This is Scott Siskind, responding to the notion that some people with mental illnesses play them up to make themselves seem interesting:
Since we’re on the topic of Special Snowflakes, a point only tangentially related to mental health.
Right now, our society demands you be a Special Snowflake. Women who aren’t quirky enough are “basic bitches”, men who aren’t quirky enough are “yet another straight white dude”. Just today, I read some dating advice saying that single men need to develop unusual hobbies or interests, because (it asked, in all seriousness) why would a woman want to date someone who doesn’t “stand out”?
Someone on Twitter complained that boring people go to medical school because if you’re a doctor you don’t need to have a personality. Edward Teach complains that people get into sexual fetishes as a replacement for a personality. I’ve even heard someone complain that boring people take up rock-climbing as a personality substitute: it is (they say) the minimum viable quirky pastime. Nobody wants to be caught admitting that their only hobbies are reading and video games, and maybe rock climbing is enough to avoid being relegated to the great mass of boring people. The complainer was arguing that we shouldn’t let these people get away that easily. They need to be quirkier!
A friend read an article once about someone who moved to China for several years to learn to cook rare varieties of tofu. She became insanely jealous; she doesn’t especially like China or tofu, but she felt that if she’d done something like that, she could bank enough quirkiness points that she’d never have to cultivate another hobby again.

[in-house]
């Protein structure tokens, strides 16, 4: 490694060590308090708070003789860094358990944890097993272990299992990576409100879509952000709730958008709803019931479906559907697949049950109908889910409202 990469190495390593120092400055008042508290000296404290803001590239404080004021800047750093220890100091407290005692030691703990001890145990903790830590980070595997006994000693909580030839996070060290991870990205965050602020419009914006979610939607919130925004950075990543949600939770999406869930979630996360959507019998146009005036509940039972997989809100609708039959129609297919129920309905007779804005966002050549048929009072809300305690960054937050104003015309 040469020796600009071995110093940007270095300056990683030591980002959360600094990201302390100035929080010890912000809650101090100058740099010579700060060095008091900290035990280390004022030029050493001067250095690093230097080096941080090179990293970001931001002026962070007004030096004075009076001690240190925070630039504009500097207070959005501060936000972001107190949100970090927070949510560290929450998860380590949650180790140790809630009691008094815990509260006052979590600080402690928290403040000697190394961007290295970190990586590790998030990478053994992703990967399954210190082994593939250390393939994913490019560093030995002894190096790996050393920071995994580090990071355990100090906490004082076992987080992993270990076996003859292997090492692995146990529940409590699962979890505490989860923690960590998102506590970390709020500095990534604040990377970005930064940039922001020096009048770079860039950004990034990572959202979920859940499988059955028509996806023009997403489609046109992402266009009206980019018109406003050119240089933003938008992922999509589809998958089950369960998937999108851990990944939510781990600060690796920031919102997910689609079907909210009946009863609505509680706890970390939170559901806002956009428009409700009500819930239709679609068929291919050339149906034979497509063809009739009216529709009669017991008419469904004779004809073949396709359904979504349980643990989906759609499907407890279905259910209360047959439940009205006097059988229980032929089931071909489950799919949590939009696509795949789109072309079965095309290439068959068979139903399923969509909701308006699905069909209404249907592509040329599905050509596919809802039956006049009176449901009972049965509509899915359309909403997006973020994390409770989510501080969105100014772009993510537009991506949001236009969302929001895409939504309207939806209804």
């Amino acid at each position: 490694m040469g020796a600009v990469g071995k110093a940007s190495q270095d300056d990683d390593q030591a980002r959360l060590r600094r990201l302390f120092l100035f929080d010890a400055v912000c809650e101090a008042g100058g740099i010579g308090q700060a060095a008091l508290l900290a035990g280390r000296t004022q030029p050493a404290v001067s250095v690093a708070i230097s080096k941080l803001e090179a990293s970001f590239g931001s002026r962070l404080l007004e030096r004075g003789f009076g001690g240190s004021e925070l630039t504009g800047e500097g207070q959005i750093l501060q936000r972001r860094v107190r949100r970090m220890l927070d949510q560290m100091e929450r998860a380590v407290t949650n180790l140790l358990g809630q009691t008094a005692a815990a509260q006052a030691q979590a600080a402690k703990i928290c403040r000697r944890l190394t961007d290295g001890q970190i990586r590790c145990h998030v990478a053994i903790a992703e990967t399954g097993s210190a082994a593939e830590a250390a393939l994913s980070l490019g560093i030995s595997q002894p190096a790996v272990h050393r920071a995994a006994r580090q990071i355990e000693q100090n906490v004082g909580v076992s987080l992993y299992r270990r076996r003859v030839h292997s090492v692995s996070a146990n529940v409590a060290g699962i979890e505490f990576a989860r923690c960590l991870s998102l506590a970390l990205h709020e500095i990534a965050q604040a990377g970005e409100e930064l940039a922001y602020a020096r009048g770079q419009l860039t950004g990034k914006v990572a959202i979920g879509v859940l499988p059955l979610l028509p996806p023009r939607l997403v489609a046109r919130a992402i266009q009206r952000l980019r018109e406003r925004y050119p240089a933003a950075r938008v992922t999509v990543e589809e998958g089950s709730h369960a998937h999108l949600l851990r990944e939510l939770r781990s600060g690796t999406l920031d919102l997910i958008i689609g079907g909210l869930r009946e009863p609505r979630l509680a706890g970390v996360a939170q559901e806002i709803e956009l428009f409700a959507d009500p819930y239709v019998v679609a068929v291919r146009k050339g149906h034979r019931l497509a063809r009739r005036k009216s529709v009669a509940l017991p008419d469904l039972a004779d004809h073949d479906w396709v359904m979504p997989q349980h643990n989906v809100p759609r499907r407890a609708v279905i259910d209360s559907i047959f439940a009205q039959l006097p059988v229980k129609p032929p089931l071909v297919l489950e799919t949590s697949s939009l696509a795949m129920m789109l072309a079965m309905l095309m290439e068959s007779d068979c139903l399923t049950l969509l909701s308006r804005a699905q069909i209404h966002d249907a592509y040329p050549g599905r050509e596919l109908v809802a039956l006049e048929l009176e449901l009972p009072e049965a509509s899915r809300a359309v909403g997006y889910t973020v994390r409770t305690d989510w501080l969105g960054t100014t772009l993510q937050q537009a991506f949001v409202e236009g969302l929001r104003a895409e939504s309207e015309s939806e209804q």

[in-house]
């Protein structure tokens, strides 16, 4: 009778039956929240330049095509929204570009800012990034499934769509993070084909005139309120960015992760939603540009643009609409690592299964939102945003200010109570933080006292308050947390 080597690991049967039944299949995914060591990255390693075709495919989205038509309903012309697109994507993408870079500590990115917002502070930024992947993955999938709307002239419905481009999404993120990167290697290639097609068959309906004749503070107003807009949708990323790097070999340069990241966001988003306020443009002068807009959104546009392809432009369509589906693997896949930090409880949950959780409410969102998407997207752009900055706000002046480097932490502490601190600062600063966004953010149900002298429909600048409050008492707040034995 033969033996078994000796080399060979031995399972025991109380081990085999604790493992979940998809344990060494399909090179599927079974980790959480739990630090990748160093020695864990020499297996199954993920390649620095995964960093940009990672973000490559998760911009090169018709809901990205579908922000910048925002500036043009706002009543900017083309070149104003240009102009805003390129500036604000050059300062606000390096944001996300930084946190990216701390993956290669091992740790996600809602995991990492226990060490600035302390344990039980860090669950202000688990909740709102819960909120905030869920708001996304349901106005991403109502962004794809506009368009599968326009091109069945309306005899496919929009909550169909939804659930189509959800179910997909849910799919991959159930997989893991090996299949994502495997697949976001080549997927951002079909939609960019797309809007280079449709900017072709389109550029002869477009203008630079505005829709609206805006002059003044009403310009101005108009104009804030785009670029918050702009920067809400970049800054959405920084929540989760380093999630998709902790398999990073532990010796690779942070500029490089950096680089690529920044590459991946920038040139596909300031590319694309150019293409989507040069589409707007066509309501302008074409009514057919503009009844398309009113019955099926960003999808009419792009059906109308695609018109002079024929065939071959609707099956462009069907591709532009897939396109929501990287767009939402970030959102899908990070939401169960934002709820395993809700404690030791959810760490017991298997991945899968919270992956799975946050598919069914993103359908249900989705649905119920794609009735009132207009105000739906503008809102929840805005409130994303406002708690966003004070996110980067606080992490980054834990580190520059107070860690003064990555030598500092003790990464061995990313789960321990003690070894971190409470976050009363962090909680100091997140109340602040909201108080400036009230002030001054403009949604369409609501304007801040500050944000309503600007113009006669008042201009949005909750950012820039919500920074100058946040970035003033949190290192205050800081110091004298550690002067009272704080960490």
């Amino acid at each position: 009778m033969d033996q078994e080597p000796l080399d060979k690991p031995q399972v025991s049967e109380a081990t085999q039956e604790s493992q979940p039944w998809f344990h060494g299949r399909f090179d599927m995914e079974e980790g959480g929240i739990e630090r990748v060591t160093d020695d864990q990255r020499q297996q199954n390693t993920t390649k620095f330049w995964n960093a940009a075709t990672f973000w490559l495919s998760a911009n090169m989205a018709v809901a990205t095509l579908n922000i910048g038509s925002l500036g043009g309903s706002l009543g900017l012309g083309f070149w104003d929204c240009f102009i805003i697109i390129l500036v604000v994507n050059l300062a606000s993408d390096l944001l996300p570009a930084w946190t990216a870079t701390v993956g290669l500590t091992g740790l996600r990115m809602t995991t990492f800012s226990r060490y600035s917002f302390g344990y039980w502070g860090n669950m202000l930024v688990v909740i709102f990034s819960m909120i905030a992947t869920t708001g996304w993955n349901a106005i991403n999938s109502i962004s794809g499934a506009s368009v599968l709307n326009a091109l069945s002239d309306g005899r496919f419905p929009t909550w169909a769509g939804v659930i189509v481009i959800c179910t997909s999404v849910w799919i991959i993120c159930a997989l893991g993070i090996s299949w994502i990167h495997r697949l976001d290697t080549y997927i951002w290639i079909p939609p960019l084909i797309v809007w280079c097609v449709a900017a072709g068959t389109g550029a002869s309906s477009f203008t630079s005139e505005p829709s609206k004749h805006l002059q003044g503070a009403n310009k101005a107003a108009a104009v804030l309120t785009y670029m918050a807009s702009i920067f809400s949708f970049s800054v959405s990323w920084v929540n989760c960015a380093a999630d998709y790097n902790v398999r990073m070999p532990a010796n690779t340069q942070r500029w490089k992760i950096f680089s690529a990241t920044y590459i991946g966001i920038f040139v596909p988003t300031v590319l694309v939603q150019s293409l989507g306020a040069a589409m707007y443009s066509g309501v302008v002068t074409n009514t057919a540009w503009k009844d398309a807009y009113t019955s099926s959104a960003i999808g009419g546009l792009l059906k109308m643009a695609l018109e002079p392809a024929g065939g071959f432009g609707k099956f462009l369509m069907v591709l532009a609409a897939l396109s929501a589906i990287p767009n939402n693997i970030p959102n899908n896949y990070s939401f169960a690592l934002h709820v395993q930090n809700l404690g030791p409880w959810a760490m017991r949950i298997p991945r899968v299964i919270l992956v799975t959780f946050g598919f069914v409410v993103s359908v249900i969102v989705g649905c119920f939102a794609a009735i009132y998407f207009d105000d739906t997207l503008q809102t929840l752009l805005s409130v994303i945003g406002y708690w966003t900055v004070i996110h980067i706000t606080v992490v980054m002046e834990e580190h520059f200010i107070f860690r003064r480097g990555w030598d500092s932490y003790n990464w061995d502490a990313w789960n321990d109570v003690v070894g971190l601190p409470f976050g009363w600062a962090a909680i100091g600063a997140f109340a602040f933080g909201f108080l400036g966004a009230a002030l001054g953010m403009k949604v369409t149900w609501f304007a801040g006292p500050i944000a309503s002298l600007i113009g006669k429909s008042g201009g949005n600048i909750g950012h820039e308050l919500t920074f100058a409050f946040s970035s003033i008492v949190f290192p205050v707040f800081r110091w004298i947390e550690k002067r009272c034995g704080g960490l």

In this kind of environment, of course mentally ill people will exploit their illness for quirkiness points! We place such unreasonable quirkiness demands on everybody that you have to take any advantage you can get!
I’m guilty of this myself. I think I’m an interesting person in certain ways. But those ways tend to be things like “I wrote a blog that was condemned by the New York Times”, and “I’m in a group which many people consider a cult” - not the right type of quirky for job interviews. So when I got the inevitable “tell me about yourself and how you’re different from all our other applicants” question, I talked about how I’d struggled with obsessive-compulsive disorder. Which is true. It wasn’t a very interesting struggle, and it didn’t particularly shape my subsequent personality. But I’d never admit that to an admissions officer.
And on one level it’s definitely true that mankind will not be free until the last admissions officer is strangled with the entrails of the last New York Times journalist. But in another sense, we do this to ourselves. We demand quirkiness from our friends, our romantic partners, even our family members. I can’t tell you how many times my mother tried to convince me it was bad that I just sat inside and read all day, and that maybe if I took up rock-climbing or whatever I would be more “well-rounded”. We can stop at any time. We can admit that you don’t need a “personality” beyond being responsible and compassionate. That if you’re good at your job and support your friends, you don’t also need to move to China and study rare varieties of tofu.
But if you do insist on unusual experiences as the measure of a valid person, then there will always be a pressure to exaggerate how unusual your experience is. Everyone will either rock-climb or cultivate a personality disorder, those are the two options. And lots of people are afraid of heights.